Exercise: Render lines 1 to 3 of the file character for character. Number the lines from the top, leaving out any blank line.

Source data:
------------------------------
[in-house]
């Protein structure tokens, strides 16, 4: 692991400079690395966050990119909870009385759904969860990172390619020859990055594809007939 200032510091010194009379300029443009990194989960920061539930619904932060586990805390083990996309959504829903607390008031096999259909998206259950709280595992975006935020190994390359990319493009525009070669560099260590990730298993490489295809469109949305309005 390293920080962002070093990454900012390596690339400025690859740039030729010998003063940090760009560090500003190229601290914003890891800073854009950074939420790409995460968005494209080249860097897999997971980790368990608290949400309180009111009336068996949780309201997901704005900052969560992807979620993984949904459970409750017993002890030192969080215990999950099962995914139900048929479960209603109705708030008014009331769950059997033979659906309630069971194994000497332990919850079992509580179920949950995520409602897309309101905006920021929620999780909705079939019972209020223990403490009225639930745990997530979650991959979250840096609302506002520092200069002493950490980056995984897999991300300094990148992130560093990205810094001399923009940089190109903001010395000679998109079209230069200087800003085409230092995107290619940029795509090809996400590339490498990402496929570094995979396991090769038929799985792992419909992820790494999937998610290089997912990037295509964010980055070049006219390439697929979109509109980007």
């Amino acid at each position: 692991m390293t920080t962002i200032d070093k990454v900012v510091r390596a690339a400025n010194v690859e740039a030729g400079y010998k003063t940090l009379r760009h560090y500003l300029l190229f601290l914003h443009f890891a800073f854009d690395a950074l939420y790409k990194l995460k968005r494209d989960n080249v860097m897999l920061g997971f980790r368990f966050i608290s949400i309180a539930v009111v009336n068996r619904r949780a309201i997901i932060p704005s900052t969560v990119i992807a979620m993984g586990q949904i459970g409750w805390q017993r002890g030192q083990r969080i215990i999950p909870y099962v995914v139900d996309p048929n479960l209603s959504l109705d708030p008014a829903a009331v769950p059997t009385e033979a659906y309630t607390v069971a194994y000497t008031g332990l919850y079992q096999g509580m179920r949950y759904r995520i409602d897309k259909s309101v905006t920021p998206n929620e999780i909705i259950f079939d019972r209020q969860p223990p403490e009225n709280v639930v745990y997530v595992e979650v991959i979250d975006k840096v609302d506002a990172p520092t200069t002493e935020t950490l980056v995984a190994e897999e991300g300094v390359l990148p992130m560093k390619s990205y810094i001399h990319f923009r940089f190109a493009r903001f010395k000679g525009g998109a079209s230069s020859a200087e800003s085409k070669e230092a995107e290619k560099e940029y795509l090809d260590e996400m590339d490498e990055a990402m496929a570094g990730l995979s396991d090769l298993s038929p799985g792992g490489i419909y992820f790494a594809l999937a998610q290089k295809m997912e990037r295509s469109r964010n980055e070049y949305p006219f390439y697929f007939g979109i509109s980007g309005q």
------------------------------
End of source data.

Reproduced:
[in-house]
């Protein structure tokens, strides 16, 4: 692991400079690395966050990119909870009385759904969860990172390619020859990055594809007939 200032510091010194009379300029443009990194989960920061539930619904932060586990805390083990996309959504829903607390008031096999259909998206259950709280595992975006935020190994390359990319493009525009070669560099260590990730298993490489295809469109949305309005 390293920080962002070093990454900012390596690339400025690859740039030729010998003063940090760009560090500003190229601290914003890891800073854009950074939420790409995460968005494209080249860097897999997971980790368990608290949400309180009111009336068996949780309201997901704005900052969560992807979620993984949904459970409750017993002890030192969080215990999950099962995914139900048929479960209603109705708030008014009331769950059997033979659906309630069971194994000497332990919850079992509580179920949950995520409602897309309101905006920021929620999780909705079939019972209020223990403490009225639930745990997530979650991959979250840096609302506002520092200069002493950490980056995984897999991300300094990148992130560093990205810094001399923009940089190109903001010395000679998109079209230069200087800003085409230092995107290619940029795509090809996400590339490498990402496929570094995979396991090769038929799985792992419909992820790494999937998610290089997912990037295509964010980055070049006219390439697929979109509109980007």
């Amino acid at each position: 692991m390293t920080t962002i200032d070093k990454v900012v510091r390596a690339a400025n010194v690859e740039a030729g400079y010998k003063t940090l009379r760009h560090y500003l300029l190229f601290l914003h443009f890891a800073f854009d690395a950074l939420y790409k990194l995460k968005r494209d989960n080249v860097m897999l920061g997971f980790r368990f966050i608290s949400i309180a539930v009111v009336n068996r619904r949780a309201i997901i932060p704005s900052t969560v990119i992807a979620m993984g586990q949904i459970g409750w805390q017993r002890g030192q083990r969080i215990i999950p909870y099962v995914v139900d996309p048929n479960l209603s959504l109705d708030p008014a829903a009331v769950p059997t009385e033979a659906y309630t607390v069971a194994y000497t008031g332990l919850y079992q096999g509580m179920r949950y759904r995520i409602d897309k259909s309101v905006t920021p998206n929620e999780i909705i259950f079939d019972r209020q969860p223990p403490e009225n709280v639930v745990y997530v595992e979650v991959i979250d975006k840096v609302d506002a990172p520092t200069t002493e935020t950490l980056v995984a190994e897999e991300g300094v390359l990148p992130m560093k390619s990205y810094i001399h990319f923009r940089f190109a493009r903001f010395k000679g525009g998109a079209s230069s020859a200087e800003s085409k070669e230092a995107e290619k560099e940029y795509l090809d260590e996400m590339d490498e990055a990402m496929a570094g990730l995979s396991d090769l298993s038929p799985g792992g490489i419909y992820f790494a594809l999937a998610q290089k295809m997912e990037r295509s469109r964010n980055e070049y949305p006219f390439y697929f007939g979109i509109s980007g309005q």